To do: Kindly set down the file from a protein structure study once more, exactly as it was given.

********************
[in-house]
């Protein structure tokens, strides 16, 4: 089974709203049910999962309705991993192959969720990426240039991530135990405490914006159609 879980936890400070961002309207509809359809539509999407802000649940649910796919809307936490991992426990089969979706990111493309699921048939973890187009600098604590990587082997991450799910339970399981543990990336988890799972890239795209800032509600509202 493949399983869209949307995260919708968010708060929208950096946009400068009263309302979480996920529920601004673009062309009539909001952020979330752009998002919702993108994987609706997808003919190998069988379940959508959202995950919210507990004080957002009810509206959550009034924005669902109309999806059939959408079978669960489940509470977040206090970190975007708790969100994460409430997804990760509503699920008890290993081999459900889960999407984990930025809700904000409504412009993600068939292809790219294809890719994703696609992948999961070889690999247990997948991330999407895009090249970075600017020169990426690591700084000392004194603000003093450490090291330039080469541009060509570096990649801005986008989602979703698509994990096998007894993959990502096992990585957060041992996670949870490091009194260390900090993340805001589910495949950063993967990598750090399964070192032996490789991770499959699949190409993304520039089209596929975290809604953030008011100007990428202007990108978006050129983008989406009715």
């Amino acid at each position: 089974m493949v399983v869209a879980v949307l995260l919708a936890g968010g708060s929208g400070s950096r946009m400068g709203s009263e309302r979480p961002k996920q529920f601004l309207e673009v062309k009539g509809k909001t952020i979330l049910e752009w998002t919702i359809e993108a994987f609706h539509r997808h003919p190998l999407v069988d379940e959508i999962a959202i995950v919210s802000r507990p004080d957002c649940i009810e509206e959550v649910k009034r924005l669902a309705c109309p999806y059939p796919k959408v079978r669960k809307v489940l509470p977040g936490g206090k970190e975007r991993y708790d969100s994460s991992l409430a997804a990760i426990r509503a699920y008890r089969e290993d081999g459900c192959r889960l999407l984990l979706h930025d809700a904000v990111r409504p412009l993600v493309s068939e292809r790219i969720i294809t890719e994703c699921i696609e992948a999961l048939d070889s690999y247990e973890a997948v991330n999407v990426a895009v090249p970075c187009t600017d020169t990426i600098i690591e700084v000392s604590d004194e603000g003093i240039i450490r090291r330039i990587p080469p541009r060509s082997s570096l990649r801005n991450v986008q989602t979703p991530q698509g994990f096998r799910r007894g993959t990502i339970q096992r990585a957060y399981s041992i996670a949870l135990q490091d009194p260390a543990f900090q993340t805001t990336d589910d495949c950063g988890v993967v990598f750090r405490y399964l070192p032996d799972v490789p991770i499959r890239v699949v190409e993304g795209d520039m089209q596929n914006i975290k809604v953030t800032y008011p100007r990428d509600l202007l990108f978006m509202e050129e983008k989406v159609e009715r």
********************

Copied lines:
[in-house]
């Protein structure tokens, strides 16, 4: 089974709203049910999962309705991993192959969720990426240039991530135990405490914006159609 879980936890400070961002309207509809359809539509999407802000649940649910796919809307936490991992426990089969979706990111493309699921048939973890187009600098604590990587082997991450799910339970399981543990990336988890799972890239795209800032509600509202 493949399983869209949307995260919708968010708060929208950096946009400068009263309302979480996920529920601004673009062309009539909001952020979330752009998002919702993108994987609706997808003919190998069988379940959508959202995950919210507990004080957002009810509206959550009034924005669902109309999806059939959408079978669960489940509470977040206090970190975007708790969100994460409430997804990760509503699920008890290993081999459900889960999407984990930025809700904000409504412009993600068939292809790219294809890719994703696609992948999961070889690999247990997948991330999407895009090249970075600017020169990426690591700084000392004194603000003093450490090291330039080469541009060509570096990649801005986008989602979703698509994990096998007894993959990502096992990585957060041992996670949870490091009194260390900090993340805001589910495949950063993967990598750090399964070192032996490789991770499959699949190409993304520039089209596929975290809604953030008011100007990428202007990108978006050129983008989406009715």
């Amino acid at each position: 089974m493949v399983v869209a879980v949307l995260l919708a936890g968010g708060s929208g400070s950096r946009m400068g709203s009263e309302r979480p961002k996920q529920f601004l309207e673009v062309k009539g509809k909001t952020i979330l049910e752009w998002t919702i359809e993108a994987f609706h539509r997808h003919p190998l999407v069988d379940e959508i999962a959202i995950v919210s802000r507990p004080d957002c649940i009810e509206e959550v649910k009034r924005l669902a309705c109309p999806y059939p796919k959408v079978r669960k809307v489940l509470p977040g936490g206090k970190e975007r991993y708790d969100s994460s991992l409430a997804a990760i426990r509503a699920y008890r089969e290993d081999g459900c192959r889960l999407l984990l979706h930025d809700a904000v990111r409504p412009l993600v493309s068939e292809r790219i969720i294809t890719e994703c699921i696609e992948a999961l048939d070889s690999y247990e973890a997948v991330n999407v990426a895009v090249p970075c187009t600017d020169t990426i600098i690591e700084v000392s604590d004194e603000g003093i240039i450490r090291r330039i990587p080469p541009r060509s082997s570096l990649r801005n991450v986008q989602t979703p991530q698509g994990f096998r799910r007894g993959t990502i339970q096992r990585a957060y399981s041992i996670a949870l135990q490091d009194p260390a543990f900090q993340t805001t990336d589910d495949c950063g988890v993967v990598f750090r405490y399964l070192p032996d799972v490789p991770i499959r890239v699949v190409e993304g795209d520039m089209q596929n914006i975290k809604v953030t800032y008011p100007r990428d509600l202007l990108f978006m509202e050129e983008k989406v159609e009715r």